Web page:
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Trinidad & Tobago: Flood!

Trinidad and Tobago has been at the receiving end of some heavy rains over the past few days, resulting in severe flood waters that have immobilized commuters, compromised infrastructure and wreaked havoc on the public transportation system.

But only a handful of local bloggers were on top of the story (perhaps the rest were too busy trying to find a way home). Media Watch thanked the mainstream media “for bringing us on the ground reports of the flooding well before the major newscasts were scheduled to begin”, while journalist/blogger Paolo Kernahan thought that “the devastation across the country and in particular Port of Spain…demonstrates the desperate state of affairs in this country”:

Inclement weather is, of course, beyond anyone’s control. Our response to it is what makes us human.

Trinidadians were forced to revert to a primal state as flood waters predictably rose and swirled around our ankles, then knees, then necks. City Gate on a dry day is like a refugee camp in the Congo, a mass of humanity moving in unison like locusts in a swarm, hither and thither hoping to clamber onto a maxi without losing a shoe or your dignity. Just imagine City Gate this evening after rivers regurgitated their loads out onto South Quay and everywhere else.

People were actually fighting; frustration whittling away at already frayed nerves, men and women reverting to more primal instincts; survival, defense. The predators are lying in wait for them, teeth bared, ready to pounce on this opportunity of weakness. As frazzled city workers try to wend their way home, the killers from the ‘hotspots’ pounce on them, shattering windows and grabbing unguarded purses or cell phones. So the saga of survival plays out in the wetlands of South Quay.

Meanwhile, diaspora blogger Jumbie's Watch wanted to know “what works will be taking place to alleviate this.” Paolo wasn't sure anything would be done as he continued:

We have been turkey-gobbling for years about a disaster management policy and an evacuation plan for the city of Port-of-Spain. There was no coordinated approached to advising members of the public how they should cope with the wide scale flooding, which I again emphasize was quite predictable.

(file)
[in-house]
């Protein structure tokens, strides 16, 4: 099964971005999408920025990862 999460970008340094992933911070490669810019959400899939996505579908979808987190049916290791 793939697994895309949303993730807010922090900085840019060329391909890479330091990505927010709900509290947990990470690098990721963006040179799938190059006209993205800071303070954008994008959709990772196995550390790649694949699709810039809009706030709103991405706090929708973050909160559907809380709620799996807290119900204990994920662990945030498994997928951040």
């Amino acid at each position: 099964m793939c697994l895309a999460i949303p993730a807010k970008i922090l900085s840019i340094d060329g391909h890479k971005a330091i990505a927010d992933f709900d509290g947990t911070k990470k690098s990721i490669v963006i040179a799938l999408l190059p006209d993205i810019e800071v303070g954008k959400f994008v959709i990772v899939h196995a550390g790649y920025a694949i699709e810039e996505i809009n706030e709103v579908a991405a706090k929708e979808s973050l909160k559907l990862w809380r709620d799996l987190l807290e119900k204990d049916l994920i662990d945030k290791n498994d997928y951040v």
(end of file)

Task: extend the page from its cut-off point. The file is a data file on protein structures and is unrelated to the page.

Twitter had a few flood-related entries:

…and blogger Georgia Popplewell, who happened to be on the road during the downpour, posted this photo of a swollen Diego Martin river:

Finally, Paolo had a message for the nation's Prime Minister:

This is what I see Mr Manning, first world money but third world mentality that has our citizens confused and scared in a city that has become a watery prison with bandits waiting in the wings to pounce. Good thing you had three men to hold umbrellas for you. I am still hurting for the young mother soaked to her slip, clutching two terrified children’s hands because she has no answers for the look of fear in their eyes.

So raise your champagne glasses in the Hyatt to all the monuments to your success while our people wade through muddy water, hoping that it is not more of the same in their living rooms, when, or if they finally get home.

  • Tallest

    The people who speak as though Mr. Manning is SUPERMAN are so stupid and inconsiderate. The Bible says that man perish because of lack of knowledge and wisdom, and i think that some of the citizens in trinidad and tobago are perishing, the man is not a super hero, did he tell people to litter?, did he beg God for the rain to fall? NO! this is not defending Mr. Manning, it’s speaking from my opinion as to why Trinidadians are so stupid. Wake up Trinidad! all that is happening is not Physical, it’s Spiritual, there is nothing we or Mr. Manning could do but pray. we are living in the last days, God is coming back, it is time to live right.

  • Karen

    Mr. Manning is not Superman, but he is the Prime Minister, and he has a job to do. Where is the planning and maintenance for/on roads in Trinidad and tobago. THERE IS NO PROPER DRAINAGE IN TRINIDAD AND TOBAGO.

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